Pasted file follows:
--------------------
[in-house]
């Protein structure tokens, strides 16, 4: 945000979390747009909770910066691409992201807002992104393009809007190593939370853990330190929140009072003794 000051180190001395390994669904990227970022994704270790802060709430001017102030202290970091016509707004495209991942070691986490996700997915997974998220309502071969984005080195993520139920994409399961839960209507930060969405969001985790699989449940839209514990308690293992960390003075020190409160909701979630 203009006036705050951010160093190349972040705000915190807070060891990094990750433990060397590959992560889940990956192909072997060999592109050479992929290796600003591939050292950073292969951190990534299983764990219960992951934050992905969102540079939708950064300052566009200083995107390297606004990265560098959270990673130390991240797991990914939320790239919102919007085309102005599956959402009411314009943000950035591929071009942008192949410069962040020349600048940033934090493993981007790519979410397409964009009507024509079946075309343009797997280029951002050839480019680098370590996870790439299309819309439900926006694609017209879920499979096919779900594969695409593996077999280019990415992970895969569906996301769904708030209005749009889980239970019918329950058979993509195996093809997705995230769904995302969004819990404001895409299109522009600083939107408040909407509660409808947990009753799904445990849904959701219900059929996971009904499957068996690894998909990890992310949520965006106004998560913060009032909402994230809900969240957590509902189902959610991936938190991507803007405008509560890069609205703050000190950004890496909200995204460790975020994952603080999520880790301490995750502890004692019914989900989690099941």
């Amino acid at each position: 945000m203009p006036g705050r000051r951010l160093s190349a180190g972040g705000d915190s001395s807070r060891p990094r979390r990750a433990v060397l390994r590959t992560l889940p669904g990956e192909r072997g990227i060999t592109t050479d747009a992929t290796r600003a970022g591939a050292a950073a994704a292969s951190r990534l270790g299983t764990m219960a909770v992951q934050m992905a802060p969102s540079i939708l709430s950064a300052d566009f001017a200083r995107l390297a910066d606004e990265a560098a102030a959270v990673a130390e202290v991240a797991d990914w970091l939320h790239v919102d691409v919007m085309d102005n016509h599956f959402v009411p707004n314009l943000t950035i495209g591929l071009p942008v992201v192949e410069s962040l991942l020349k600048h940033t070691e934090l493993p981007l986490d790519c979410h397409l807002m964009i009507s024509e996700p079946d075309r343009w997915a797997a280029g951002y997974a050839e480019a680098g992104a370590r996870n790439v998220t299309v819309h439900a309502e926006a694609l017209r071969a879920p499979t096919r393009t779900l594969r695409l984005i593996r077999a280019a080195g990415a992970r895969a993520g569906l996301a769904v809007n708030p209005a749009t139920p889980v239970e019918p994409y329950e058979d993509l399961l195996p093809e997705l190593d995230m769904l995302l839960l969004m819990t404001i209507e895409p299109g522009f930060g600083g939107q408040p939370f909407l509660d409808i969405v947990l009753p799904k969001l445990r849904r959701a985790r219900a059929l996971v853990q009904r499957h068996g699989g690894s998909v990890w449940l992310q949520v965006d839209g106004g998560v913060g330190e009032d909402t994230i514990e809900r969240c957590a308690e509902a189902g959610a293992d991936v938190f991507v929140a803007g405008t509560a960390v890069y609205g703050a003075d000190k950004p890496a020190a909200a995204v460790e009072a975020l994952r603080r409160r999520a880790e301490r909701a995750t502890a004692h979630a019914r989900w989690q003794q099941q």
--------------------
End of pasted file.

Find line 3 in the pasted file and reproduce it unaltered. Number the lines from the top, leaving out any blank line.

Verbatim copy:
């Amino acid at each position: 945000m203009p006036g705050r000051r951010l160093s190349a180190g972040g705000d915190s001395s807070r060891p990094r979390r990750a433990v060397l390994r590959t992560l889940p669904g990956e192909r072997g990227i060999t592109t050479d747009a992929t290796r600003a970022g591939a050292a950073a994704a292969s951190r990534l270790g299983t764990m219960a909770v992951q934050m992905a802060p969102s540079i939708l709430s950064a300052d566009f001017a200083r995107l390297a910066d606004e990265a560098a102030a959270v990673a130390e202290v991240a797991d990914w970091l939320h790239v919102d691409v919007m085309d102005n016509h599956f959402v009411p707004n314009l943000t950035i495209g591929l071009p942008v992201v192949e410069s962040l991942l020349k600048h940033t070691e934090l493993p981007l986490d790519c979410h397409l807002m964009i009507s024509e996700p079946d075309r343009w997915a797997a280029g951002y997974a050839e480019a680098g992104a370590r996870n790439v998220t299309v819309h439900a309502e926006a694609l017209r071969a879920p499979t096919r393009t779900l594969r695409l984005i593996r077999a280019a080195g990415a992970r895969a993520g569906l996301a769904v809007n708030p209005a749009t139920p889980v239970e019918p994409y329950e058979d993509l399961l195996p093809e997705l190593d995230m769904l995302l839960l969004m819990t404001i209507e895409p299109g522009f930060g600083g939107q408040p939370f909407l509660d409808i969405v947990l009753p799904k969001l445990r849904r959701a985790r219900a059929l996971v853990q009904r499957h068996g699989g690894s998909v990890w449940l992310q949520v965006d839209g106004g998560v913060g330190e009032d909402t994230i514990e809900r969240c957590a308690e509902a189902g959610a293992d991936v938190f991507v929140a803007g405008t509560a960390v890069y609205g703050a003075d000190k950004p890496a020190a909200a995204v460790e009072a975020l994952r603080r409160r999520a880790e301490r909701a995750t502890a004692h979630a019914r989900w989690q003794q099941q």